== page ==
How to Bleach Pinecones

2 Materials
$5
20 Hours
Easy

I love using different textures and natural elements in my home decor.

Several years ago I had this idea to try bleaching pinecones. Even though they are neutral already, I thought it would be fun to experiment and see if I could get them a lighter color, so I wanted to share “how to bleach pinecones” with you

supplies needed for bleaching pinecones

To bleach pinecones, you will need to gather your pinecones. You will also need a gallon of bleach and a large plastic container.

step one

You will mix 3 parts bleach to 1 part water in your container. You need enough of the liquid mixture to cover your pinecones. If this is not enough liquid, you will need to add more bleach and water or bleach fewer pinecones at a time.

step two

To make sure the pinecones stay submerged, you will need to weigh them down. I just filled my empty bleach container with water and laid it on top of the pinecones

step three

I left my pinecones submerged for a couple of days, then drained the bleach water off. You may not have to leave them this long, but I wanted to make sure they had soaked in the bleach really well.


After I drained them, I laid them out in the sun until they were completely dry (forgot to get a pic of that step).


Don’t be fooled by the color when you drain the bleach/water mixture off. Because they are still wet, they will still look like their original color. The color will fade as they dry out.


There have been a couple of times they didn’t bleach out as much as I liked, so I repeated the process.

finished bleached pinecones

When your pinecones are fully bleached, this is what they will look like.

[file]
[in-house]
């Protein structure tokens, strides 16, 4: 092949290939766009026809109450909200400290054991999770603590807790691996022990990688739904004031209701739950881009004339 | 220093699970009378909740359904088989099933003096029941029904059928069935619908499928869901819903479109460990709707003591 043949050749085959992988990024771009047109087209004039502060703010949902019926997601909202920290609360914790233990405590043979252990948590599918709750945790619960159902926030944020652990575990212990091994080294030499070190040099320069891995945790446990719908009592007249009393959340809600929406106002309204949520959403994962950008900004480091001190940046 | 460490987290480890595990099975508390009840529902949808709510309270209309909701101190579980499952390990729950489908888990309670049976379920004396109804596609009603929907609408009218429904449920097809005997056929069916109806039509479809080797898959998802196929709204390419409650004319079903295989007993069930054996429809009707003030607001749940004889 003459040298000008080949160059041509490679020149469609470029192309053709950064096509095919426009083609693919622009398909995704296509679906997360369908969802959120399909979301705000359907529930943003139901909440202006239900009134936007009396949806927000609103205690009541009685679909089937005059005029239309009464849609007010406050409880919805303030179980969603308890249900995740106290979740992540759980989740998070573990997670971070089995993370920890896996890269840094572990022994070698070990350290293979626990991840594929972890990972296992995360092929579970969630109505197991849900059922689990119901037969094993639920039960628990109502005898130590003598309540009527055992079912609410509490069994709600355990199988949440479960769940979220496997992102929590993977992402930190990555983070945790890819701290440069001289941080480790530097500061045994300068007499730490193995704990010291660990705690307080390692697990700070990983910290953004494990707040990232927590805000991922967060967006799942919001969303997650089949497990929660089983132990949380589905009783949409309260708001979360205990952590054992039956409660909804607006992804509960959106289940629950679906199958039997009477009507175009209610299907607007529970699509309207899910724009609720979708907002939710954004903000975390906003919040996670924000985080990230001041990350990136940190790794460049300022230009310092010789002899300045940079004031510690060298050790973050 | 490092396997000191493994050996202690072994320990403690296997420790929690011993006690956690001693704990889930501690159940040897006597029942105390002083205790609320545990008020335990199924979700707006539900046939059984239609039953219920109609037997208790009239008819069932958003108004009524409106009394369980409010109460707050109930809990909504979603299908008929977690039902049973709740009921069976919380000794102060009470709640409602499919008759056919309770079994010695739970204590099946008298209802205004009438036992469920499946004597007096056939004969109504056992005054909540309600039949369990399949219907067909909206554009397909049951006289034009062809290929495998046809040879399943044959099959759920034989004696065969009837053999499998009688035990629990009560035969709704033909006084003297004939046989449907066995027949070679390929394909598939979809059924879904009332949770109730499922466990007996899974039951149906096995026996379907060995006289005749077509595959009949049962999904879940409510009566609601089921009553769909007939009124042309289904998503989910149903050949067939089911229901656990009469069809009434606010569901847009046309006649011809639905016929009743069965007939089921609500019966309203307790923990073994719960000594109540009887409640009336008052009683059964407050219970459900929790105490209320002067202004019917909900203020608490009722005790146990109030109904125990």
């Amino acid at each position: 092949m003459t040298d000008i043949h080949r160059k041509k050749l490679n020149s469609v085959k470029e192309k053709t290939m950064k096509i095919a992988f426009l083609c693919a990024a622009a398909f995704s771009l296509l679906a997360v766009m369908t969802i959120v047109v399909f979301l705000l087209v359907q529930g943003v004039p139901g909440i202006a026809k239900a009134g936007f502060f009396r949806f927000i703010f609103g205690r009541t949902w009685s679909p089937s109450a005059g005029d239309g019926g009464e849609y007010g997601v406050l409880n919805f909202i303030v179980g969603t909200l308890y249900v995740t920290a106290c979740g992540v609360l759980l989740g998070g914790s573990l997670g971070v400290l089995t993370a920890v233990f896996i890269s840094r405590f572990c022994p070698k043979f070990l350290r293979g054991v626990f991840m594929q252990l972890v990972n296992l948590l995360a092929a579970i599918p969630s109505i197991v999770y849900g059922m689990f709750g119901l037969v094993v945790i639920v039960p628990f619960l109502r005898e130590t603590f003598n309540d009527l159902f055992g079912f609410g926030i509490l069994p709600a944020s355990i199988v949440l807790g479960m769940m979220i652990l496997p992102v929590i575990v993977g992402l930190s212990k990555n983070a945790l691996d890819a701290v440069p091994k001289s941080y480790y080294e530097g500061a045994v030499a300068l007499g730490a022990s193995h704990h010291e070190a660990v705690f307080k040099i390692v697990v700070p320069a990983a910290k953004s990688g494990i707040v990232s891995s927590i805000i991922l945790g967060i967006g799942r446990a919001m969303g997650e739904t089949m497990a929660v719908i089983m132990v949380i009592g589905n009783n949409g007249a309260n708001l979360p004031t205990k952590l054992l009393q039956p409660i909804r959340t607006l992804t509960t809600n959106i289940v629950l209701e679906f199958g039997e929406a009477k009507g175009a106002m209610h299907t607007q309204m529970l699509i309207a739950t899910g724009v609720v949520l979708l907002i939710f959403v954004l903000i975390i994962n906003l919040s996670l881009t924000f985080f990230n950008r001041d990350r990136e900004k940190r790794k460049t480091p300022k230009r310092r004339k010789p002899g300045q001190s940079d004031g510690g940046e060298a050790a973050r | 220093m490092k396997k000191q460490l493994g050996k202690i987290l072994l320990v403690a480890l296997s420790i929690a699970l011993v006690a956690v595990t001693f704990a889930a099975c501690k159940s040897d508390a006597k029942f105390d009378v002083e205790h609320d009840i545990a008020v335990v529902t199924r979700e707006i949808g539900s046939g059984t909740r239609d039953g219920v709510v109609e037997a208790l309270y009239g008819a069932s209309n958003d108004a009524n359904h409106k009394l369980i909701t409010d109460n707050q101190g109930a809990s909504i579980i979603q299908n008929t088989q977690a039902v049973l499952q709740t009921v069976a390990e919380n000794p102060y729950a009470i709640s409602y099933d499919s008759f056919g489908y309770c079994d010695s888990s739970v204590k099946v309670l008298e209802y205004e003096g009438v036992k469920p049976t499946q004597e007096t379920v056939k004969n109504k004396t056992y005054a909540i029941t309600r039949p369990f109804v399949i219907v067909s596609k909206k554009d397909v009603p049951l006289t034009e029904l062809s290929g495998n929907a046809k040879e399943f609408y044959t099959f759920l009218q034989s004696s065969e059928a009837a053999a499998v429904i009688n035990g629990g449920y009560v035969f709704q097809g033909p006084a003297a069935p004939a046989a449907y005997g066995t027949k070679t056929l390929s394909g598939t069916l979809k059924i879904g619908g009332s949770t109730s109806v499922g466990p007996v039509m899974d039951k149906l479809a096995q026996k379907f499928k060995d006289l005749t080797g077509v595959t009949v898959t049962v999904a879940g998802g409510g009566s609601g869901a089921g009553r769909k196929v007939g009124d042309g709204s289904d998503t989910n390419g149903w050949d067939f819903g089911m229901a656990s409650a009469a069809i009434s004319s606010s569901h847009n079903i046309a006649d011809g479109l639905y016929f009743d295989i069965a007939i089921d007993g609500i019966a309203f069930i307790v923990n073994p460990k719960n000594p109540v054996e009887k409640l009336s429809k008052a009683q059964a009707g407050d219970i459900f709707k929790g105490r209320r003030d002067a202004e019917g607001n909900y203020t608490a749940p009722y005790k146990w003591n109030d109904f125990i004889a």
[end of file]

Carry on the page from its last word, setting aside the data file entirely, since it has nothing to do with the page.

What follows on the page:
Beautiful natural elements to add to you fall and holiday decor!

They look beautiful stacked in a bowl or......

use them on a place setting for a beautiful fall table!! (You can find these placemats  here).


They would be beautiful in any fall or Christmas decor.


I can see them piled into a dough bowl for an amazing centerpiece or even wired into a wreath or garland and draped over a fireplace mantel or front door.


I hope you have enjoyed this “how to bleach pinecones” tutorial. Please share if you try this. I love hearing from you

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Want more details about this and other DIY projects? Check out my blog post!

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Have a question about this project?

3 of 4 questions
  • LinneaSanchez
    LinneaSanchez
    on Oct 26, 2020

    Can you add cinnamon essential oil to the pine cones after they dry?

    • Vintage Home
      Vintage Home
      on Oct 26, 2020

      Oh, I haven't tried that, but it's a great idea! I don't see why that wouldn't work.

  • Patinbr
    Patinbr
    on Oct 26, 2020

    Does anyone know if it is possible to open up pedals on closed pine cones? I am not able to find the large pine cones here in Baton Rouge. I would love to have someone ship me a box full and I will pay for shipping. They need to be at least 7 inches tall w/ pedals open


  • Em
    Em
    on Oct 26, 2020

    Doesn't the bleach smell linger on them?

Join the conversation

4 of 6 comments
  • Jeanne Martin
    Jeanne Martin
    on Oct 26, 2020

    Love this! They almost look gold!

  • Dot
    Dot
    on Oct 28, 2020

    Have tried this several times without success.......

    • Vintage Home
      Vintage Home
      on Oct 29, 2020

      Oh, I'm so sorry! I had a friend tell me she tried it recently and it didn't work, but we discovered she had used the splash free bleach which is a thicker solution and she used more water than bleach. Have you tried it with a traditional bleach solution and use more bleach than water?

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